Takayuki Fujimoto, who plays Minamimoto, has loved the character since the original game and anime, so I knew I could rely on him.
―Finally, I'd like to ask producer Hirano-san to give us some comments about NEO: The World Ends With You's release.
Hirano: There are many unique characters in this game. A lot of them don't appear in the demo, so I hope you'll buy the full version to see for yourself.
―Nomura-san and Kobayashi-san have been with The World Ends With You since the original game, but this is Yamashita-san's first time working on this series. What other projects were you involved in?
Yamashita: Since joining Square Enix, I've been involved with various social games in the Kingdom Hearts series. More specifically, I was in charge of avatar design in KH χ, KH Unchained χ, and KH Union χ[Cross].
―So you came to be involved with this work through that connection?
Yamashita: That's right. I made a strong appeal to Kando (Tatsuya Kando, TWEWY Series Director), who was the art director on those games, and he let me join the team for NTWEWY.
Nomura: Yamashita had been recommended by the team for a long time, so we knew we wanted to bring her to the forefront sooner or later. The characters she designed have been very well received, and I'm glad to see her flap her wings safely.
―Having three character designers on this project means the number of characters has increased considerably since the original game, hasn't it?
Kobayashi: Yes, it has. When you compare the total number of characters, you'll find that that number has risen greatly.
―Did the three of you hold a meeting before you started the actual design work?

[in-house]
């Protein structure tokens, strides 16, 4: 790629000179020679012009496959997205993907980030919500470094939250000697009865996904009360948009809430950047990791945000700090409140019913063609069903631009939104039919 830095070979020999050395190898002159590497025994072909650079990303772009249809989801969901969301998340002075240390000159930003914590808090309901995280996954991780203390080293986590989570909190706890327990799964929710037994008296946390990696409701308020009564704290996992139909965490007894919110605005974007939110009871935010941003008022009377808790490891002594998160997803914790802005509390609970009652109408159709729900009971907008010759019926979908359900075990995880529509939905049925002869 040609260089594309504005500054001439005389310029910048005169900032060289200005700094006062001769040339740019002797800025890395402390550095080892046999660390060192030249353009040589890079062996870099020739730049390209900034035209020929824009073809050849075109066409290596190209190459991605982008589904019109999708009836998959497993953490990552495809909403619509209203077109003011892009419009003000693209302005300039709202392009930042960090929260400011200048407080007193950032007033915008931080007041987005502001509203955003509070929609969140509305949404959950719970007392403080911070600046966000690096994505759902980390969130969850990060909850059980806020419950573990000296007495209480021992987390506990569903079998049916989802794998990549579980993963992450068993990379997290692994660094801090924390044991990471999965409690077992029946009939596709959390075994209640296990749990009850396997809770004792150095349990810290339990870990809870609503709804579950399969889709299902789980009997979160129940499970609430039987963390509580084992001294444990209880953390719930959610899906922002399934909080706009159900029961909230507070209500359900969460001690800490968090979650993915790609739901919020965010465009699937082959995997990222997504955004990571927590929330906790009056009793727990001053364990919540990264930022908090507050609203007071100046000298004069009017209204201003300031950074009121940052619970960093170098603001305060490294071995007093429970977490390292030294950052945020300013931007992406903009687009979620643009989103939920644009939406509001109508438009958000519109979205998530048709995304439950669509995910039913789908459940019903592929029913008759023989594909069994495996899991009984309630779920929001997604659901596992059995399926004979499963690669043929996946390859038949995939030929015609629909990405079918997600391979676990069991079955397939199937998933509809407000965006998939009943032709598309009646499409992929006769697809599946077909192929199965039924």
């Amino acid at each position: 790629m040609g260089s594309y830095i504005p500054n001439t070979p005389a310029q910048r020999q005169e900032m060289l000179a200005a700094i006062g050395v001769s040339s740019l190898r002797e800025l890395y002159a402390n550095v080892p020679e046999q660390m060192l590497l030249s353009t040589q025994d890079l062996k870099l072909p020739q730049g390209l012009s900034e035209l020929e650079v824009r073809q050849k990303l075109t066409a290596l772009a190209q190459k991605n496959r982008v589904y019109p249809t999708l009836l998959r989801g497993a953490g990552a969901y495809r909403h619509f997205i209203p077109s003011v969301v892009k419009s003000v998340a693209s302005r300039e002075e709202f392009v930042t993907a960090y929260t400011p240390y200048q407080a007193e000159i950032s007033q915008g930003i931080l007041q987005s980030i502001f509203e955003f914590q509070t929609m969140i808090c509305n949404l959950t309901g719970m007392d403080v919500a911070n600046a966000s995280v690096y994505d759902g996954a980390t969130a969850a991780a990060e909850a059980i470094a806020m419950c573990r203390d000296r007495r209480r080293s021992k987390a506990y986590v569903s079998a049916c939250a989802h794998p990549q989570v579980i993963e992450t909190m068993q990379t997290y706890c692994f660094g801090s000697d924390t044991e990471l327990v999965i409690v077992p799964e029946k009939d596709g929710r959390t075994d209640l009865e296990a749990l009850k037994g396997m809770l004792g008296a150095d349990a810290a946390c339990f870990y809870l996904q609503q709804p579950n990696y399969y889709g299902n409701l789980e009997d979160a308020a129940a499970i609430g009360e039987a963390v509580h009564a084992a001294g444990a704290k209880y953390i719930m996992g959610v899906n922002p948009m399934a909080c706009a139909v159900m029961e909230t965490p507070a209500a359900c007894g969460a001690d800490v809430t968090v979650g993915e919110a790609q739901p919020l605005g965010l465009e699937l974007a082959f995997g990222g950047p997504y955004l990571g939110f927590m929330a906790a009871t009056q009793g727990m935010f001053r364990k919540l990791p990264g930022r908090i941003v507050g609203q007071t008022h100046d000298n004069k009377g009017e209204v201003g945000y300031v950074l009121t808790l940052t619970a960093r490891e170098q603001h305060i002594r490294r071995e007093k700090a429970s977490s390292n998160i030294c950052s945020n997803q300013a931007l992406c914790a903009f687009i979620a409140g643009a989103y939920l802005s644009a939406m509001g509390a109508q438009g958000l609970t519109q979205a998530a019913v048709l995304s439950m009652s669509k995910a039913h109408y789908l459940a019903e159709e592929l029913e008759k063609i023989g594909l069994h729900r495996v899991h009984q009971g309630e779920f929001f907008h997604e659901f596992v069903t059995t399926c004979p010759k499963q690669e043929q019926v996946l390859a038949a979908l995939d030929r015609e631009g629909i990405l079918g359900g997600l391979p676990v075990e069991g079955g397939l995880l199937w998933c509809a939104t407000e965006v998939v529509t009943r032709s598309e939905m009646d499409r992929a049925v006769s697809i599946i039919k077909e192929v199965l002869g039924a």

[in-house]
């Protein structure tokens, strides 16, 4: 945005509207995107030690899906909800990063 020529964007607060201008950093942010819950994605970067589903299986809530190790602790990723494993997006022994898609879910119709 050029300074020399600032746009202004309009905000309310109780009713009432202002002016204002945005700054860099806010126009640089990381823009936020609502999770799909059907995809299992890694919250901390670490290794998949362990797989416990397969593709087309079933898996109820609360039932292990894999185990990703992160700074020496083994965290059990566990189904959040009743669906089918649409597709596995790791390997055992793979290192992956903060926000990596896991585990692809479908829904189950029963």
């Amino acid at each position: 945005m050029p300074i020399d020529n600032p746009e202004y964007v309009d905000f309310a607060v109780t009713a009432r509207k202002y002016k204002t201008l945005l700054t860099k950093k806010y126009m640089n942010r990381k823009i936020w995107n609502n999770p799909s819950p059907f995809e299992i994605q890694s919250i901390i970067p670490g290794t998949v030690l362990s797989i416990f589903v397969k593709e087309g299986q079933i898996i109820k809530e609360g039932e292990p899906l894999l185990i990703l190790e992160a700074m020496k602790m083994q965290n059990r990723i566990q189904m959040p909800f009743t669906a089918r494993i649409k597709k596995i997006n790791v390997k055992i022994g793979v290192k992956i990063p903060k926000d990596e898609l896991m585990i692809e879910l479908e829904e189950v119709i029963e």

Kobayashi: Nomura and I had a meeting first. It'd been a while since we last worked on TWEWY, so we had to discuss the general directions for the designs and later shared it with Yamashita.
We then started our own work based on the character info and plot points that we received from the Planning Team. The designs that Yamashita and I created were later reviewed and adjusted by Nomura.
―If you watch the official trailer, you can see that there are still quite a few characters...
Nomura: I think the final trailer gives you a glimpse of a few of them. Some of the characters I designed haven't been revealed yet, but I can't discuss it because it'd be a spoiler.
As Kobayashi said, I supervised the work that he and Yamashita submitted. It was relatively easy because Kobayashi handles everything that appears in the game. If there's ever anything that catches my attention, I can simply ask him and he'll take care of it.
―Please tell us about each member of the Wicked Twisters, and the key points of their designs. Let's start with Nomura-san's Rindo.
Nomura: Neku, the protagonist of the original game, had been the representative of TWEWY for 14 years, so designing Rindo to succeed him was difficult; he had big shoes to fill. But after much worrying, I wound up with the Rindo you see before you.